United Future Party launches after merger
The United Future Party (UFP) held its launch ceremony at the National Assembly in the afternoon with about 1,000 participants. The Liberty Korea Party (LKP), New Conservative Party (NCP) and the Advance On Party (AOP) merged to form the UFP 58 days ahead of the general elections, and LKP Chairman Hwang Kyo-ahn was announced as its new head.
The LKP’s 105 lawmakers, seven lawmakers of the NCP and Rep. Lee Un-ju of the AOP joined the new political party. With 113 lawmakers, the UFP became the largest opposition party. The ruling DP currently has 129 lawmakers. The UFP also has a legislative ally, the Future Korea Party. The UFP’s sister party with five lawmakers was created by the LKP as part of a strategy to win more votes for proportional representations.
The merger ended the split of conservative and centrist politicians in the aftermath of President Park Geun-hye’s impeachment in December 2016. The Saenuri Party, then the ruling party of Park, changed its name to the LKP, while dozens of anti-Park politicians bolted to create the Bareun Party in January 2017.
Chairman Hwang of the LKP, Chairman Yu Eui-dong of the NCP and Chairwoman Lee of the AOP attended the launch ceremony. Conspicuously missing, however, was Rep. Yoo Seong-min, the de facto leader of the NCP.
The Supreme Council, the highest decision-making body, of the UFP has 13 members. Nine of them are current LKP Supreme Council members including Hwang. Four others are Jeju Governor Won Hee-ryong; Lee Jun-seok of the NCP; former lawmaker Kim Young-hwan of the People’s Party and Kim Won-seong of the AOP.
Key members of the LKP, such as floor leader Shim Jae-cheol, will keep their posts in the new party.
The UFP said it has chosen pink as its color and revealed its new logo at the launch ceremony.
“We have accomplished a historic task today,” Hwang said in his speech as the new UFP chairman. “We took a giant step that will be remembered in history and liberal democracy.”
Hwang said he is overwhelmed by the conservative merger. “We once worried people in the liberal democratic forces,” he said. “But I am extremely happy to show them our refreshing start today. The launch of the UFP was possible because of the people’s strong desires to judge the Moon administration and to protect liberal democracy.”
“The first vision of the UFP is innovation, the second is expansion and the third is future,” said Park Hyung-jun, a sociology professor from Dong-A University who chaired the preparation committee of the new party.
“The party’s most important value is the constitutional sprit, in order to stop the Moon administration from shaking the constitutional order and destroying the miraculous accomplishments of the country over the past seven decades.”
The new party announced its first campaign pledge centered on national defense. Rep. Kim Jae-won, head of the UFP’s pledge development team, said the party will extend the retirement age of career soldiers to 60 and offer a three-day monthly leave to the enlisted soldiers.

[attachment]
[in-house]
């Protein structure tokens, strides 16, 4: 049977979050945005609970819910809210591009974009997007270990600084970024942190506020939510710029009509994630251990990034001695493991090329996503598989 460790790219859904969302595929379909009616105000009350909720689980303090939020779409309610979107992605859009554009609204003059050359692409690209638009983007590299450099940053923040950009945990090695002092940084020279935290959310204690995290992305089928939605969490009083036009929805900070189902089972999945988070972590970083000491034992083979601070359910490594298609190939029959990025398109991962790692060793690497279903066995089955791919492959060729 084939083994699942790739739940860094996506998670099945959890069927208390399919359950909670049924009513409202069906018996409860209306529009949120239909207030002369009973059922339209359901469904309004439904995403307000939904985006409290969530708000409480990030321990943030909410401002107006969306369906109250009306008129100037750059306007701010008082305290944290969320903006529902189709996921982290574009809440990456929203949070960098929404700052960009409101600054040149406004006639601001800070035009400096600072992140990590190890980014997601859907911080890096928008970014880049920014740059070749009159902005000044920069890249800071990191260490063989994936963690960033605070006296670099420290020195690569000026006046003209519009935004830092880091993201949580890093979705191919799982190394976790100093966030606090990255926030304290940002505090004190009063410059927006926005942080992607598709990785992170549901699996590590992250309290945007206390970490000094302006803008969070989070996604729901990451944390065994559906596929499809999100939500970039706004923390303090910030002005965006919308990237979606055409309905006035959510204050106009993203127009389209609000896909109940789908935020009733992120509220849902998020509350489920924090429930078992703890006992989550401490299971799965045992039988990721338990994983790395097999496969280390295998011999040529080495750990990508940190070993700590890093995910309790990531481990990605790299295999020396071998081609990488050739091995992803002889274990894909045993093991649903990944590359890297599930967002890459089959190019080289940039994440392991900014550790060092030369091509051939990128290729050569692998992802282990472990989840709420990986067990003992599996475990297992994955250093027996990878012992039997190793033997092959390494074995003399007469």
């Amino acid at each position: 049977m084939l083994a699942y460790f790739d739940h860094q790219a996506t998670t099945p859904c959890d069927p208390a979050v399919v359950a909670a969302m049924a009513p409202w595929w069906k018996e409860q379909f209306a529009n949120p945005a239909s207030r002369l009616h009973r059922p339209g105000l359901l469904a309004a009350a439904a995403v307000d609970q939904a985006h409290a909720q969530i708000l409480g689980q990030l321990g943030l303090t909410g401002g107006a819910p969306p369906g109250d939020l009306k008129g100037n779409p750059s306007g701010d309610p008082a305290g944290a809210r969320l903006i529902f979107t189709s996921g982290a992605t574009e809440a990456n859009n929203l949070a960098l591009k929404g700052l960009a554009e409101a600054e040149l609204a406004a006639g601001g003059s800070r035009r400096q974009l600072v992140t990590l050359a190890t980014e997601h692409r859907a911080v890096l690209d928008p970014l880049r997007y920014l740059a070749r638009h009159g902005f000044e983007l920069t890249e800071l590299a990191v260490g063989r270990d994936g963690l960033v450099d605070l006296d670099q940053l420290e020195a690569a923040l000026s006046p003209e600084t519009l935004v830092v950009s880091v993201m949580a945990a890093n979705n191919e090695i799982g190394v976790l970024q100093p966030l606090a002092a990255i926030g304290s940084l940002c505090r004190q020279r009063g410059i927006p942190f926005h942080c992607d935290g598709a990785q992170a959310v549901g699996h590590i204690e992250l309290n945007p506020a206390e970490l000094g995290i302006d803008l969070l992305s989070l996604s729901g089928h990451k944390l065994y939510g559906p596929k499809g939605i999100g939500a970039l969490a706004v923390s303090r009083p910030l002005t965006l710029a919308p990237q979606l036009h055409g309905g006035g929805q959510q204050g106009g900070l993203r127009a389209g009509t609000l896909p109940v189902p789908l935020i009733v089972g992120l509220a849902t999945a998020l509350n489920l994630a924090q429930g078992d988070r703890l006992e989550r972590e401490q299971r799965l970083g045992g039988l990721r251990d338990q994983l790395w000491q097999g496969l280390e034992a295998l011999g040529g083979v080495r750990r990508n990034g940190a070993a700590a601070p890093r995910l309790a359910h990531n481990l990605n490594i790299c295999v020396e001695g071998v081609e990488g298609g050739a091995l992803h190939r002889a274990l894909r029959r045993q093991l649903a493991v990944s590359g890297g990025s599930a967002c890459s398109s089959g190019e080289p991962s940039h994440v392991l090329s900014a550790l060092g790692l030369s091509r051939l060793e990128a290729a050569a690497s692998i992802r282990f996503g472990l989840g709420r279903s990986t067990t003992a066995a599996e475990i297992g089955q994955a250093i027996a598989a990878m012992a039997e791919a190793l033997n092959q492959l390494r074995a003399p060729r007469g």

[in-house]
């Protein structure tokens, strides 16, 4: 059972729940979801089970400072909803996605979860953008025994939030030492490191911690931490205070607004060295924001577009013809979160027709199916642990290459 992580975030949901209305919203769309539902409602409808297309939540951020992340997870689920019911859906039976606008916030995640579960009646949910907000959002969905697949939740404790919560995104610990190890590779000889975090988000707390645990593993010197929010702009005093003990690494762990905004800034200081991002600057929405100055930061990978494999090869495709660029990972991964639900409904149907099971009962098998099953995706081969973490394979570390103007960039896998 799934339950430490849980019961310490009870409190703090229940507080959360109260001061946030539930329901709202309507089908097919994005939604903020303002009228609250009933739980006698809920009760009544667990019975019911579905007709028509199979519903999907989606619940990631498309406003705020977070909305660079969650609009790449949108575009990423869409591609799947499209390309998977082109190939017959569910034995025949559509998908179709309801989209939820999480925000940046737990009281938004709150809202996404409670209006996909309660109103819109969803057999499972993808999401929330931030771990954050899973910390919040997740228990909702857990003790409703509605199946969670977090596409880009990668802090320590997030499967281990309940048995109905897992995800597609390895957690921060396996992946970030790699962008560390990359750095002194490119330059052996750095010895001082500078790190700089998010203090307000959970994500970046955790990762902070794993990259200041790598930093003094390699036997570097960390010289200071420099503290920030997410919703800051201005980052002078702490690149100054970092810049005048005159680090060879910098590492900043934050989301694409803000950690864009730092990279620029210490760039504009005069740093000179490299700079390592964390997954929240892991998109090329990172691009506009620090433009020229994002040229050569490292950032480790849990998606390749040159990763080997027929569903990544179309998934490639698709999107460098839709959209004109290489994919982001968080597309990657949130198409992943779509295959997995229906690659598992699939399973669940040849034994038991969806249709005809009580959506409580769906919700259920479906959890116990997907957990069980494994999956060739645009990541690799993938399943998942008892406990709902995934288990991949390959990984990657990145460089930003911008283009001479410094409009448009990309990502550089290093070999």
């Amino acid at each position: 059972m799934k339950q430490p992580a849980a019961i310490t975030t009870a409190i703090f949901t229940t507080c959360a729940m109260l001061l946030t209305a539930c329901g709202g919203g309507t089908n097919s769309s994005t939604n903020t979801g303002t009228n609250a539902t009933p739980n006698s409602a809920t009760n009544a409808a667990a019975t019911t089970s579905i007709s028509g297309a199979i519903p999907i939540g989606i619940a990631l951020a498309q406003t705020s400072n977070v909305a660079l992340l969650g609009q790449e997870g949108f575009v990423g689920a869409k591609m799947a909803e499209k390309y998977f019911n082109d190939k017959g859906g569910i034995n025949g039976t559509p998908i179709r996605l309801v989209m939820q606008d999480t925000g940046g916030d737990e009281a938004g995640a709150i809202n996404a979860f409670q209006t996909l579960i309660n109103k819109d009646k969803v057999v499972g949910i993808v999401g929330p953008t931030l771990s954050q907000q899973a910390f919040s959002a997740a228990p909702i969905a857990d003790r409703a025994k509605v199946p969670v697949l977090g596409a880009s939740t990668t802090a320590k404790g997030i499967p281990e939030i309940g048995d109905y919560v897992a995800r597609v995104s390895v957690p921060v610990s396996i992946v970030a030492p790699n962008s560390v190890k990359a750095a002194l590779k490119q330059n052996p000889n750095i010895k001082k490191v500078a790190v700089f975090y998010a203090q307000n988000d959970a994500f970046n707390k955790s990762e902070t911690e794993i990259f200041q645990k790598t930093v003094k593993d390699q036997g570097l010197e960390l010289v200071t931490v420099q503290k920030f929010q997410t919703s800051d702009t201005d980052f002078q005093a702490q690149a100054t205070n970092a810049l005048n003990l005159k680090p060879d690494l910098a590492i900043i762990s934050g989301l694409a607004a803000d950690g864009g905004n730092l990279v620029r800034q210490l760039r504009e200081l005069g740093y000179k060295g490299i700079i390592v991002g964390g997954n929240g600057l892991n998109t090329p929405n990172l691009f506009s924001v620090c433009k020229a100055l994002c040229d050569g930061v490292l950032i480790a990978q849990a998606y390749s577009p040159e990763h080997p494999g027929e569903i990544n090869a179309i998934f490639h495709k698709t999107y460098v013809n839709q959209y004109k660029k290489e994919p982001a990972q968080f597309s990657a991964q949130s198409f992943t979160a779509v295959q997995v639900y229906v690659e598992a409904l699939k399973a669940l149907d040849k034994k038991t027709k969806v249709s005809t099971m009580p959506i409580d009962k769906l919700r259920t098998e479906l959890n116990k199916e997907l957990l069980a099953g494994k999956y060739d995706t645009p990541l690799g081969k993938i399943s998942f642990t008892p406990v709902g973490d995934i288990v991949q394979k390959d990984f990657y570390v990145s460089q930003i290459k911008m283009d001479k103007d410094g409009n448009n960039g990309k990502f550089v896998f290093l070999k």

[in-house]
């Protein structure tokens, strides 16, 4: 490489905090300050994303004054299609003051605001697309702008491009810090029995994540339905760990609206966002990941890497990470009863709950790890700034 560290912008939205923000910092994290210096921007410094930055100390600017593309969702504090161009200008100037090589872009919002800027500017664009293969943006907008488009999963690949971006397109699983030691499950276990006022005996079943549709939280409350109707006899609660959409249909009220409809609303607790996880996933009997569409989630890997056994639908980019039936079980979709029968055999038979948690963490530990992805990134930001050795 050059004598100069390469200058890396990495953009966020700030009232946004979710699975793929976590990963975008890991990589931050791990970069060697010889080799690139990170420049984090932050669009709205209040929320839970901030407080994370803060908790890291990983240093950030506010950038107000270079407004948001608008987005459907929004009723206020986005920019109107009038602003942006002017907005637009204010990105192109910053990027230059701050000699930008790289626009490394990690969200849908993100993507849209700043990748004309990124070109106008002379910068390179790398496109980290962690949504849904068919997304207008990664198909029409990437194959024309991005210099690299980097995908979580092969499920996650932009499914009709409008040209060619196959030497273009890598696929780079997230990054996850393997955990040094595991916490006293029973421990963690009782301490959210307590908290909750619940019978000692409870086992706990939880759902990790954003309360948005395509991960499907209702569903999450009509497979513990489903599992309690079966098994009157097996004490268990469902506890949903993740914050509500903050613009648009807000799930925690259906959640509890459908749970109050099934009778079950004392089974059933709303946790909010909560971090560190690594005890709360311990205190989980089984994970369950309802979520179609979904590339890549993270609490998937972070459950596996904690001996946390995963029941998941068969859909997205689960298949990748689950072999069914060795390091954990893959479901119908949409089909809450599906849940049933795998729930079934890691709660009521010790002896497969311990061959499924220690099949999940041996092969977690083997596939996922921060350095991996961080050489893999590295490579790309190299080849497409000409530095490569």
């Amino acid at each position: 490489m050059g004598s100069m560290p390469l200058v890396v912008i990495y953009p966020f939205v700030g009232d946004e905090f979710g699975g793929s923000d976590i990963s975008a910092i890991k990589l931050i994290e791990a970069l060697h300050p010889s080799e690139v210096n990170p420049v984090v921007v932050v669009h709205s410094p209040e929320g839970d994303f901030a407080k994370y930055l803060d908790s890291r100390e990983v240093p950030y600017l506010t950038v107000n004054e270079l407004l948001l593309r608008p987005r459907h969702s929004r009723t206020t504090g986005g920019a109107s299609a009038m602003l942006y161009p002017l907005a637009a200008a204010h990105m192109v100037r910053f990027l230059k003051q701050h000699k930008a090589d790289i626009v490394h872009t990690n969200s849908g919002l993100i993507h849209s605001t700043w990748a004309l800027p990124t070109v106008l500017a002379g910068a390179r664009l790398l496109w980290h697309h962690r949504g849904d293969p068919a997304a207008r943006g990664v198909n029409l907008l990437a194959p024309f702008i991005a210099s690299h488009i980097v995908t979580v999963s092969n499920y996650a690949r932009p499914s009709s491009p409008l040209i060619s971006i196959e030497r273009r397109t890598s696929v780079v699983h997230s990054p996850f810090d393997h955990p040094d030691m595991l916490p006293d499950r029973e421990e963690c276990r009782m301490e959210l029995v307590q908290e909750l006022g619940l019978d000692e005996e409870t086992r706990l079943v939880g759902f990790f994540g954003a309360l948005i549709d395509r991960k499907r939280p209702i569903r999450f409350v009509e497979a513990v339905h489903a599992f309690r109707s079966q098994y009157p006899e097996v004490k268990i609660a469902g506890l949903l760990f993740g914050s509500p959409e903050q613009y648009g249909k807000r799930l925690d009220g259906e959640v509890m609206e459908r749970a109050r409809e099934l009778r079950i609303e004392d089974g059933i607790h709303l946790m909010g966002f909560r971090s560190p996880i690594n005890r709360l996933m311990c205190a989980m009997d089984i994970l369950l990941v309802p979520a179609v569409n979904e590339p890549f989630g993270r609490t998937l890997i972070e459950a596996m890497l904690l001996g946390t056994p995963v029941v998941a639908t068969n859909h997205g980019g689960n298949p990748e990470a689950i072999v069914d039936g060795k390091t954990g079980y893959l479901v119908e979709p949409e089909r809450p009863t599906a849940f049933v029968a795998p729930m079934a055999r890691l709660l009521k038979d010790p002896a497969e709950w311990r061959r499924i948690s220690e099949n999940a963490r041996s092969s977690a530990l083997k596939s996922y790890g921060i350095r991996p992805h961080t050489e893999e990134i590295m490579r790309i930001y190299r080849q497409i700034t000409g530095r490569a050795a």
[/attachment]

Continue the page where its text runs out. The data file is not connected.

The launch of the UFP means the end of the 23-year history of the main conservative party in the country. Although it changed its name from the Grand National Party to the Saenuri Party to the LKP, it has remained as the same legal entity since November 1997.
The UFP will start a nomination process and form a campaign committee in the coming weeks. Two senior lawmakers who are considered Park loyalists - Rep. Jeong Kab-yoon and Rep. Yoo Ki-june - said Monday that they won’t seek re-election, although their districts are located in conservative strongholds. Jeong is a five-term lawmaker of Ulsan and Yoo a four-term lawmaker of Busan.
The UFP’s nomination committee said it will hold interviews of candidates in the Busan, Ulsan, Daegu and the Gyeongsang provinces this week, vowing to field fresh faces to attract voters.
The liberal political parties all criticized the conservative merger. “The new, largest opposition party is launched today,” said Rep. Lee In-young, floor leader of the DP. “I want to congratulate them, but I can’t. I don’t see any new faces or new visions. They returned to the Saenuri Party.”
Rep. Park Kwang-on called the UFP a “copycat of the Saenuri Party.” “It is nothing more than a merger of those who opposed impeachment and Park loyalists,” he said. “When the voters see the UFP, they will be reminded of the impeachment scandal.”
The Justice Party, Bareunmirae Party and the Alternative party all issued criticisms. “The reformists who left their home returned after they were caned,” said Chairwoman Sim Sang-jeung of the Justice Party. “This means a complete failure of the conservative reform pushed forward after Park’s impeachment.”
BY SER MYO-JA [firstname.lastname@example.org]